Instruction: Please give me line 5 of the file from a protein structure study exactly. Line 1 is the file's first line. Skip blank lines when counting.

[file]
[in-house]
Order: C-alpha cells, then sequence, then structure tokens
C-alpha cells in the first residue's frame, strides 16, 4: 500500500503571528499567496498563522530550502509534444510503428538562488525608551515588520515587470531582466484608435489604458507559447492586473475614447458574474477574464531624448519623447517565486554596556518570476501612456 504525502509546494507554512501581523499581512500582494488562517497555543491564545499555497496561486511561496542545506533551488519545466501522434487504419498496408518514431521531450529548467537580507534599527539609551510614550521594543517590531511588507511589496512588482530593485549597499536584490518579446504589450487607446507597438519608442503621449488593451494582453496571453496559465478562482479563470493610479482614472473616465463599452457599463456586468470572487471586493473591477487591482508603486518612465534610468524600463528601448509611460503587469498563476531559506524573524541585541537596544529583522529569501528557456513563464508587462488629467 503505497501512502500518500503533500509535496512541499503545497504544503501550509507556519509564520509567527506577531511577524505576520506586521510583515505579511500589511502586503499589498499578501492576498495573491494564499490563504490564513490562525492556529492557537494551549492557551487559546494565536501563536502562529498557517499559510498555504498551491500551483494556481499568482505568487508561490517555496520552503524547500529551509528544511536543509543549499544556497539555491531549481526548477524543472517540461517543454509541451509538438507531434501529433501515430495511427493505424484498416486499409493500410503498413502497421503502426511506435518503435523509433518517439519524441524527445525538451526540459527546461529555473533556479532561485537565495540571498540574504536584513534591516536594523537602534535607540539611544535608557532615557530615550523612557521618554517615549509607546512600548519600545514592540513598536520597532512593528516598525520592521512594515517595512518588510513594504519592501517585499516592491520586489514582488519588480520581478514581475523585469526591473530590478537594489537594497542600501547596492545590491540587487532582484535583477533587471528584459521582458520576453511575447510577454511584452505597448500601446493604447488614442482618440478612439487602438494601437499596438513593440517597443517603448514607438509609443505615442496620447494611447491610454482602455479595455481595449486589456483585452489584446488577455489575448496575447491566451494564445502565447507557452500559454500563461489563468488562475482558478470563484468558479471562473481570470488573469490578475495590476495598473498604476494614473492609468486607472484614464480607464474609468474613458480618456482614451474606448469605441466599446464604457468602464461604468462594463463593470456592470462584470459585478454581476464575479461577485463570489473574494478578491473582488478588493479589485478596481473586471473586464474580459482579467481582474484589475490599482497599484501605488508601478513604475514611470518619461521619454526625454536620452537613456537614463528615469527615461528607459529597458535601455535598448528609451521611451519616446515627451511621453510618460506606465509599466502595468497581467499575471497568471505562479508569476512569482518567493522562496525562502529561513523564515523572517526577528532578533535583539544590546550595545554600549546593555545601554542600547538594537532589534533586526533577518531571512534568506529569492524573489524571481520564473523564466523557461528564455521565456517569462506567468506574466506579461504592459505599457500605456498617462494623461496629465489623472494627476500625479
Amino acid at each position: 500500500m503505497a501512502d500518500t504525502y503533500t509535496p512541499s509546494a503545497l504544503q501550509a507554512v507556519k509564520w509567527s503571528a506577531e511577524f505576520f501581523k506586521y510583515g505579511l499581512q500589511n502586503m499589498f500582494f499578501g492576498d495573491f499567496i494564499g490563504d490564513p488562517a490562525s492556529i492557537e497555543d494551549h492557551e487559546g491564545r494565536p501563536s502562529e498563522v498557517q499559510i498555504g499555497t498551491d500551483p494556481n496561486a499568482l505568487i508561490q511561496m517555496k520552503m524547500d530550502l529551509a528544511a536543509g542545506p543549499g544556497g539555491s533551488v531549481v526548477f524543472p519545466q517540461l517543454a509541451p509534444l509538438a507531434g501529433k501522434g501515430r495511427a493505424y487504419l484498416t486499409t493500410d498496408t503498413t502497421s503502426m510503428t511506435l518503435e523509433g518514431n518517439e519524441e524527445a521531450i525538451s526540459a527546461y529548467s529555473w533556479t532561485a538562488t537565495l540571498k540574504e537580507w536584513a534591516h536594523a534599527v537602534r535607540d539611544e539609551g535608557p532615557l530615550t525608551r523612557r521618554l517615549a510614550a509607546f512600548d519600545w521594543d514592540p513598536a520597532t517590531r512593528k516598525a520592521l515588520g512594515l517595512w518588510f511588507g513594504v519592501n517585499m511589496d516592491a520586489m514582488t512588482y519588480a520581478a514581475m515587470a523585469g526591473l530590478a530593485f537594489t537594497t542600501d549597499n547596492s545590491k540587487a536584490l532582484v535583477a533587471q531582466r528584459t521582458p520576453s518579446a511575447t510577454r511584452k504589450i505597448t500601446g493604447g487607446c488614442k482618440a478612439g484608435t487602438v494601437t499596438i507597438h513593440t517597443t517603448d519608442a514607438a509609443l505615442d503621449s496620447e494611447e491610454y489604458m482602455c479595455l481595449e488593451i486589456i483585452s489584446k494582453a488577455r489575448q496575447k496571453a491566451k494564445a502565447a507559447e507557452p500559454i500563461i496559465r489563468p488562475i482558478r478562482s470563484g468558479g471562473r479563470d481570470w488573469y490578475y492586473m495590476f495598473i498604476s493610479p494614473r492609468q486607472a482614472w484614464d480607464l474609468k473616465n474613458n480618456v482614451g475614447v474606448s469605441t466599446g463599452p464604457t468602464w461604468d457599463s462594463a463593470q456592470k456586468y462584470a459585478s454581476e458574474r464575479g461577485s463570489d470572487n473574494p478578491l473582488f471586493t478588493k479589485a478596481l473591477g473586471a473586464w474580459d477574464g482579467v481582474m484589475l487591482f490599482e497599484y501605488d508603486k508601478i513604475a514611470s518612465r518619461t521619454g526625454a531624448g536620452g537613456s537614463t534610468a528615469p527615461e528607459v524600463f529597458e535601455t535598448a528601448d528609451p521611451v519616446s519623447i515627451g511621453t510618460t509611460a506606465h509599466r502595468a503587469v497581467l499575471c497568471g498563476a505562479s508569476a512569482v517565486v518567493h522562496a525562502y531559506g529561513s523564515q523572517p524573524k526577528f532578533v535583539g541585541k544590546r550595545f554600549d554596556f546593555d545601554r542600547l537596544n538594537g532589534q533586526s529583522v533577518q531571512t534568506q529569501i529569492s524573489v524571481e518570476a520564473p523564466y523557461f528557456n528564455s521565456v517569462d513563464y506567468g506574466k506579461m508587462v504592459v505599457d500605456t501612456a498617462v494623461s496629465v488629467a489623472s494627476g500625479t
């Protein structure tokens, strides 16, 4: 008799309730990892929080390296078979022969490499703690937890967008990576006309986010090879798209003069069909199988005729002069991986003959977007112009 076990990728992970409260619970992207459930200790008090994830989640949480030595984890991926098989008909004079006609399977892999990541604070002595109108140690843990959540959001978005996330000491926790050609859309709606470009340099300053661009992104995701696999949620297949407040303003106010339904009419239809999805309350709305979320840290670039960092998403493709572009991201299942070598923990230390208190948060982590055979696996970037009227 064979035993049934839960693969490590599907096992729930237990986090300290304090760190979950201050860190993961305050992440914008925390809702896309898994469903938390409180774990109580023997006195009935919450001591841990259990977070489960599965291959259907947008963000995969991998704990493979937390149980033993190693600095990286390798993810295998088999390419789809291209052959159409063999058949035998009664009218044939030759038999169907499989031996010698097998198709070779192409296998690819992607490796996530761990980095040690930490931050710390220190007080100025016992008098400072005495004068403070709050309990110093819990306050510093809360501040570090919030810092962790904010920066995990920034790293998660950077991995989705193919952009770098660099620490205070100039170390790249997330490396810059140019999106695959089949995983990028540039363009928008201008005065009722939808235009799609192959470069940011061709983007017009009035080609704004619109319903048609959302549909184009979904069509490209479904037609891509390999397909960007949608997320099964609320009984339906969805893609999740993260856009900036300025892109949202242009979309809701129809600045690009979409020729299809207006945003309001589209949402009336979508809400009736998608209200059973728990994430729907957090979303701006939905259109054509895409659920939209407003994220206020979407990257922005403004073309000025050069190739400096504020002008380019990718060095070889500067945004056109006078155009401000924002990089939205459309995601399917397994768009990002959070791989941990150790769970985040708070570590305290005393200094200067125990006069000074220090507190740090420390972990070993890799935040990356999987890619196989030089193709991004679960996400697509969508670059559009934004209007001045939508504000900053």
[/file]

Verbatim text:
């Protein structure tokens, strides 16, 4: 008799309730990892929080390296078979022969490499703690937890967008990576006309986010090879798209003069069909199988005729002069991986003959977007112009 076990990728992970409260619970992207459930200790008090994830989640949480030595984890991926098989008909004079006609399977892999990541604070002595109108140690843990959540959001978005996330000491926790050609859309709606470009340099300053661009992104995701696999949620297949407040303003106010339904009419239809999805309350709305979320840290670039960092998403493709572009991201299942070598923990230390208190948060982590055979696996970037009227 064979035993049934839960693969490590599907096992729930237990986090300290304090760190979950201050860190993961305050992440914008925390809702896309898994469903938390409180774990109580023997006195009935919450001591841990259990977070489960599965291959259907947008963000995969991998704990493979937390149980033993190693600095990286390798993810295998088999390419789809291209052959159409063999058949035998009664009218044939030759038999169907499989031996010698097998198709070779192409296998690819992607490796996530761990980095040690930490931050710390220190007080100025016992008098400072005495004068403070709050309990110093819990306050510093809360501040570090919030810092962790904010920066995990920034790293998660950077991995989705193919952009770098660099620490205070100039170390790249997330490396810059140019999106695959089949995983990028540039363009928008201008005065009722939808235009799609192959470069940011061709983007017009009035080609704004619109319903048609959302549909184009979904069509490209479904037609891509390999397909960007949608997320099964609320009984339906969805893609999740993260856009900036300025892109949202242009979309809701129809600045690009979409020729299809207006945003309001589209949402009336979508809400009736998608209200059973728990994430729907957090979303701006939905259109054509895409659920939209407003994220206020979407990257922005403004073309000025050069190739400096504020002008380019990718060095070889500067945004056109006078155009401000924002990089939205459309995601399917397994768009990002959070791989941990150790769970985040708070570590305290005393200094200067125990006069000074220090507190740090420390972990070993890799935040990356999987890619196989030089193709991004679960996400697509969508670059559009934004209007001045939508504000900053």